Donald Trump has started wearing a bulletproof vest to his rallies, according to sources close to the presidential candidate’s campaign.
But he isn’t the only one preparing for the inevitable mayhem and chaos that follows his lively and controversial speeches.
In fact, the National Public Radio (NPR) is sending its reporters to hostile-environment awareness training to teach them how to be safe during these events.
The 90-minute training is typically designed to prepare journalists for covering war zones and terrorist hotspots.
In addition to journalists, government and non-government agencies have previously implemented this training to deal with kidnappings, riots and bombing attacks.
However, NPR’s version is not as intense. Indeed, this scaled-down initiative has been labelled ‘Trump Training’, according to The Washington Post.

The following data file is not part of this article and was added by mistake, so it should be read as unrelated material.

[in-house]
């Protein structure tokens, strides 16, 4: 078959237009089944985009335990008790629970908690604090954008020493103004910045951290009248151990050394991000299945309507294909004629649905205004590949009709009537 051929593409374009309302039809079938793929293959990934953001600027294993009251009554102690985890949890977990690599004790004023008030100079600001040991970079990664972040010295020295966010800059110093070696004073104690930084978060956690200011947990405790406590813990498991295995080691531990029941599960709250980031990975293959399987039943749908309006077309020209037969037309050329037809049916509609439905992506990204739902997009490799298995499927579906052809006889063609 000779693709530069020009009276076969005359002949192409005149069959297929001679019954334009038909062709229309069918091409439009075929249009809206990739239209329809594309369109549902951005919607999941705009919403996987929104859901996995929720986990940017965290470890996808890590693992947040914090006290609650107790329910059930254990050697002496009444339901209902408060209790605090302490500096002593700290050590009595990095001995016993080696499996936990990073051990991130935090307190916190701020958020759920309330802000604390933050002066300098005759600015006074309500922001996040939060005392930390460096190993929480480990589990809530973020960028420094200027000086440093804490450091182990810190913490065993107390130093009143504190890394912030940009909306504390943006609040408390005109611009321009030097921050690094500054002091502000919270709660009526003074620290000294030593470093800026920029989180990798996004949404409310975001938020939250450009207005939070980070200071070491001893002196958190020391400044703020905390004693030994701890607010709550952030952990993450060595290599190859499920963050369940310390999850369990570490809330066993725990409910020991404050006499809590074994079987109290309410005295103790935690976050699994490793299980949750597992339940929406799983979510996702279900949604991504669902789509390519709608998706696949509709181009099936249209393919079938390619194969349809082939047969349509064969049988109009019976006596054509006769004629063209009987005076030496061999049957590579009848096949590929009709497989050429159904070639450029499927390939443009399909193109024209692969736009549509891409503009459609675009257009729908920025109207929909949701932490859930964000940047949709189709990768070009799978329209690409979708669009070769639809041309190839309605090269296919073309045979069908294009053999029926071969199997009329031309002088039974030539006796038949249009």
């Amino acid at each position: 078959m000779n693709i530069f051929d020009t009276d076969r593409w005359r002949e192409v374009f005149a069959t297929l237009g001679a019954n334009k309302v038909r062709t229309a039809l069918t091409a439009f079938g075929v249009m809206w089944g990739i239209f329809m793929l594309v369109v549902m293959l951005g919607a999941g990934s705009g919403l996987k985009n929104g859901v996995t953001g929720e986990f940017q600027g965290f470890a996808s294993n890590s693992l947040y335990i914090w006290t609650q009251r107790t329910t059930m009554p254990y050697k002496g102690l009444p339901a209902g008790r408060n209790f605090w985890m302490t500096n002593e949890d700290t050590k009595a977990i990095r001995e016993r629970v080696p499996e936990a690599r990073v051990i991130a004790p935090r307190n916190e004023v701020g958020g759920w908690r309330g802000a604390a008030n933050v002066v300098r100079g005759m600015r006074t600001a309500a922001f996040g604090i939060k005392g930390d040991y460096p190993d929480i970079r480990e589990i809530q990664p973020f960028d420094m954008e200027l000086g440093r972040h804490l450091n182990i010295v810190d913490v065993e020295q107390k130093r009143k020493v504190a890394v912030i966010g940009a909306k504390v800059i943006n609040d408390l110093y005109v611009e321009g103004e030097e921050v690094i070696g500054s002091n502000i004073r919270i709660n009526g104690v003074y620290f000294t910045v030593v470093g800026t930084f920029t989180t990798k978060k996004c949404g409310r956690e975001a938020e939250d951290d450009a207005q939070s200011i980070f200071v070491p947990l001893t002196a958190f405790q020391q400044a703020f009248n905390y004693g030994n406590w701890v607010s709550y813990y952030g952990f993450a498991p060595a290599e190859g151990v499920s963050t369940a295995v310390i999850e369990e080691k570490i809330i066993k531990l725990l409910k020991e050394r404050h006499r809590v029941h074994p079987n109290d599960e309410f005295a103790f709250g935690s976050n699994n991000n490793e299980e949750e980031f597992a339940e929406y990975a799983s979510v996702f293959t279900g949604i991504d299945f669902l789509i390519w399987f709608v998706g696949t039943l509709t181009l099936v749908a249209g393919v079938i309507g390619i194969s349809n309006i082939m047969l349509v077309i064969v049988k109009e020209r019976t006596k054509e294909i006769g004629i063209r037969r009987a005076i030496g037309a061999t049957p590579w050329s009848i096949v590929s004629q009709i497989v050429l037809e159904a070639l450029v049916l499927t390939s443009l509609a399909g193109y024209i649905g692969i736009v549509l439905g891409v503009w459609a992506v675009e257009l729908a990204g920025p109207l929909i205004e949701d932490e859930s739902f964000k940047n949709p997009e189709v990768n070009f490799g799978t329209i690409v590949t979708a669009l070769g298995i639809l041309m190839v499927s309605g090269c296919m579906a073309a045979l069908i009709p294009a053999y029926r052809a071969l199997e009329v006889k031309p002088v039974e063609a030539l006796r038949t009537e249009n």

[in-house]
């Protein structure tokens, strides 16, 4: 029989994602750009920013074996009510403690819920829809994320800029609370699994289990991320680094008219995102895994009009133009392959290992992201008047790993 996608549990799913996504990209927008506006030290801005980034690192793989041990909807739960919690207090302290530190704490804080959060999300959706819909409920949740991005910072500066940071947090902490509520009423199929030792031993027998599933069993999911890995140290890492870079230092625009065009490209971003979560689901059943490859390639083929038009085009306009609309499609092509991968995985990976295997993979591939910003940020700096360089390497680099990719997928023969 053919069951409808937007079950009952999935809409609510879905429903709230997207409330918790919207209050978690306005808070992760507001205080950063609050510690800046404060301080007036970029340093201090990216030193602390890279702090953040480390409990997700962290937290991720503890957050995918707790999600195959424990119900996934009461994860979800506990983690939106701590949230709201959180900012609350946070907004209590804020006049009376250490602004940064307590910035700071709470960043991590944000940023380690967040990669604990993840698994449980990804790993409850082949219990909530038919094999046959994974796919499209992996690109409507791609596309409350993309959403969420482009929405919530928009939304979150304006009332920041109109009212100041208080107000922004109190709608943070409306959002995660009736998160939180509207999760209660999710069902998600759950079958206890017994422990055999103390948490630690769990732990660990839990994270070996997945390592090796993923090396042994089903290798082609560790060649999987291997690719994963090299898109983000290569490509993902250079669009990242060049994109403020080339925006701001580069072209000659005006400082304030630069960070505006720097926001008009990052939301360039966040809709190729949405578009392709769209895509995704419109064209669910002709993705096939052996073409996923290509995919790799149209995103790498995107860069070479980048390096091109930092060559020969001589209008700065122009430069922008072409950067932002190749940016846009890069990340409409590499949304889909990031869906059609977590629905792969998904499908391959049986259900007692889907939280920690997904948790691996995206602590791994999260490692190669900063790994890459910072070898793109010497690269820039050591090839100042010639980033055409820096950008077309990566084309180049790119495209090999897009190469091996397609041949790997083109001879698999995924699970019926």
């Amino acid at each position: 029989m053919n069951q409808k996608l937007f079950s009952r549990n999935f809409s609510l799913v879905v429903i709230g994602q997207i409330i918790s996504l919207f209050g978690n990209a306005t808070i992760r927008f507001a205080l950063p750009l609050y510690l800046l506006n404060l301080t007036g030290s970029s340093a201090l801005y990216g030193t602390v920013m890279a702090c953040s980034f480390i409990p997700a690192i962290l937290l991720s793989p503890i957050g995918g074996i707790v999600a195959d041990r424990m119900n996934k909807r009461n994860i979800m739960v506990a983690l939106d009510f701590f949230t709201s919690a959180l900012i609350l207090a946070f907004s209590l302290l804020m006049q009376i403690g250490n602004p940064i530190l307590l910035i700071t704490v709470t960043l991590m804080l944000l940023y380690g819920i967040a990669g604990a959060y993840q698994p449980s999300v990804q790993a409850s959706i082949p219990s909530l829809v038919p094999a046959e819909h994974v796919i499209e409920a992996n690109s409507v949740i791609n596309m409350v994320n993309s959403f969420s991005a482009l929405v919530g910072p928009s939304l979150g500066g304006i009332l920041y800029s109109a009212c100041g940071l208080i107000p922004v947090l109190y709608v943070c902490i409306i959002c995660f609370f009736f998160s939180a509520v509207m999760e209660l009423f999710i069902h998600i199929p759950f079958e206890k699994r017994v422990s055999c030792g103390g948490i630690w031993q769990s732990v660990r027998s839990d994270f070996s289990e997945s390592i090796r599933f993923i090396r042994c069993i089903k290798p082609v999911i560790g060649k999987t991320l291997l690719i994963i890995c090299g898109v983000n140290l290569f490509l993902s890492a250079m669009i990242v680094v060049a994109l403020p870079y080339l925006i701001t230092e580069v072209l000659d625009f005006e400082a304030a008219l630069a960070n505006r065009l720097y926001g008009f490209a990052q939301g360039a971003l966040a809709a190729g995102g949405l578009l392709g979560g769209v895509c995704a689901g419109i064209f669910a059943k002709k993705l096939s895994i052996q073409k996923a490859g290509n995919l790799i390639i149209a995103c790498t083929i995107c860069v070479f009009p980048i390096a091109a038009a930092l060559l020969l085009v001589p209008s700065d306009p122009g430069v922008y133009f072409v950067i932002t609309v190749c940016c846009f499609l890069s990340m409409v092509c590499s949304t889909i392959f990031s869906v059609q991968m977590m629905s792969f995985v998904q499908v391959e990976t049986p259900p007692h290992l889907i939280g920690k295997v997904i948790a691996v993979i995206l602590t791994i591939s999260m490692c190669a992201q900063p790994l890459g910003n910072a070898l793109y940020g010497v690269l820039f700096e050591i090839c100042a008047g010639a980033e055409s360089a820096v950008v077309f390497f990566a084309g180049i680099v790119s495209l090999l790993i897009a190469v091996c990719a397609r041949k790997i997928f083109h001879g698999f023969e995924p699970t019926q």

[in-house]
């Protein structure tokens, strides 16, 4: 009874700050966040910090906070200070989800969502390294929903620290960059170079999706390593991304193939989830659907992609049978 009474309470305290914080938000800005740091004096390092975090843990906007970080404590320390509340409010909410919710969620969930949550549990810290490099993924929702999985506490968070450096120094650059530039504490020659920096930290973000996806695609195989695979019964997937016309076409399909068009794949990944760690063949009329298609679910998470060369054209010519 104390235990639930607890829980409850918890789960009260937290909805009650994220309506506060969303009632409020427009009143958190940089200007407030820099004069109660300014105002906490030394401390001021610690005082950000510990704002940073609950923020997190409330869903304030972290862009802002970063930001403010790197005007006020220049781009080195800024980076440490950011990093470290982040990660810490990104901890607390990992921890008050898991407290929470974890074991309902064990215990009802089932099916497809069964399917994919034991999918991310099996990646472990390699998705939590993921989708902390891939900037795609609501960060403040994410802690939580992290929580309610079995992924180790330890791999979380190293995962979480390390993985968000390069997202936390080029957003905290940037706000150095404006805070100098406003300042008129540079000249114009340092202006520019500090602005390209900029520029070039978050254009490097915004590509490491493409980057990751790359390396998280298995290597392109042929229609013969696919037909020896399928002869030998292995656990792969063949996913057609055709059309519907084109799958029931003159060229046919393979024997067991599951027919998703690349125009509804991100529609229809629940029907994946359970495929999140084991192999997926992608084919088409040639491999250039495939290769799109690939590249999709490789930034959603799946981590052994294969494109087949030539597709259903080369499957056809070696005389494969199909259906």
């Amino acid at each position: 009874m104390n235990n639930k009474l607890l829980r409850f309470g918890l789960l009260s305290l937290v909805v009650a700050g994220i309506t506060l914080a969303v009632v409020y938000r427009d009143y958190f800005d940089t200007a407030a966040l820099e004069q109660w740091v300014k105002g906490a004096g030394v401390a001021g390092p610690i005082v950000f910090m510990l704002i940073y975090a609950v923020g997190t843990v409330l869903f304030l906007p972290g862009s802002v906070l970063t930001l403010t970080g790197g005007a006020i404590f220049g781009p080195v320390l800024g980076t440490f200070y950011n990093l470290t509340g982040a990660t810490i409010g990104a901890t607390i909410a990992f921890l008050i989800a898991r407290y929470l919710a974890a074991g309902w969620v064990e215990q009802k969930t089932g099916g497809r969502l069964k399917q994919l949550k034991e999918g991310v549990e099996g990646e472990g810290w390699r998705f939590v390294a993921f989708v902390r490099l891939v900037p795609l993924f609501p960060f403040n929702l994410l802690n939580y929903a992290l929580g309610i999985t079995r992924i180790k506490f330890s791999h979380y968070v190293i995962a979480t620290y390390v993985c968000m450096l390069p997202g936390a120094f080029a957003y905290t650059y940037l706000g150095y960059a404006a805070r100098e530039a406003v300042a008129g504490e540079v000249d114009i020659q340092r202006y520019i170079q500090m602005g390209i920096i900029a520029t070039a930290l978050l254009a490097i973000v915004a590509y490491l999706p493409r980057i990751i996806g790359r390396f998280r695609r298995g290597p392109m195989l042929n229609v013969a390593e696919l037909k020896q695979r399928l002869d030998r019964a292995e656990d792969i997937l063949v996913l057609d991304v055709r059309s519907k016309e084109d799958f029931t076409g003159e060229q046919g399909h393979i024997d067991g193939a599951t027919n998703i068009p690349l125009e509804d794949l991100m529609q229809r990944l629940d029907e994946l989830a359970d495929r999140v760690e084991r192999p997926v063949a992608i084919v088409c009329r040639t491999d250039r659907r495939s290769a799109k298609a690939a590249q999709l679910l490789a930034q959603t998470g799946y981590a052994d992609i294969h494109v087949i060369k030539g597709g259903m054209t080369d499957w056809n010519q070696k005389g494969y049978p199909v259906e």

The sessions are also supposed to deal with the stress of covering a very demanding story for a long period of time, said Isabel Lara, an NPR spokeswoman.
“We make the training widely available to newsroom staff whether they work internationally or domestically,” Lara said.
Frank Smyth, executive director of Global Journalist Security, said that the violence is a serious concern, and it has the potential to escalate and develop a momentum of its own that could lead to serious injuries of journalists.
So far at least three journalists have been in the middle of hostile incidents involving Trump’s campaign.
One of these was the Breitbart News reporter Michelle Fields who was allegedly bruised when she said she was grabbed by Trump’s campaign manager, Corey Lewandowski.
Also in March, a campaign event in Chicago was cancelled due to fights between demonstrators and supporters.
Following that, Trump's Secret Service security detail had to come to his rescue after a protester tried to rush the podium at a rally in Ohio.
Moreover, before he was arrested, the Mexican drug lord El Chapo reportedly put a $100m bounty on Trump's head.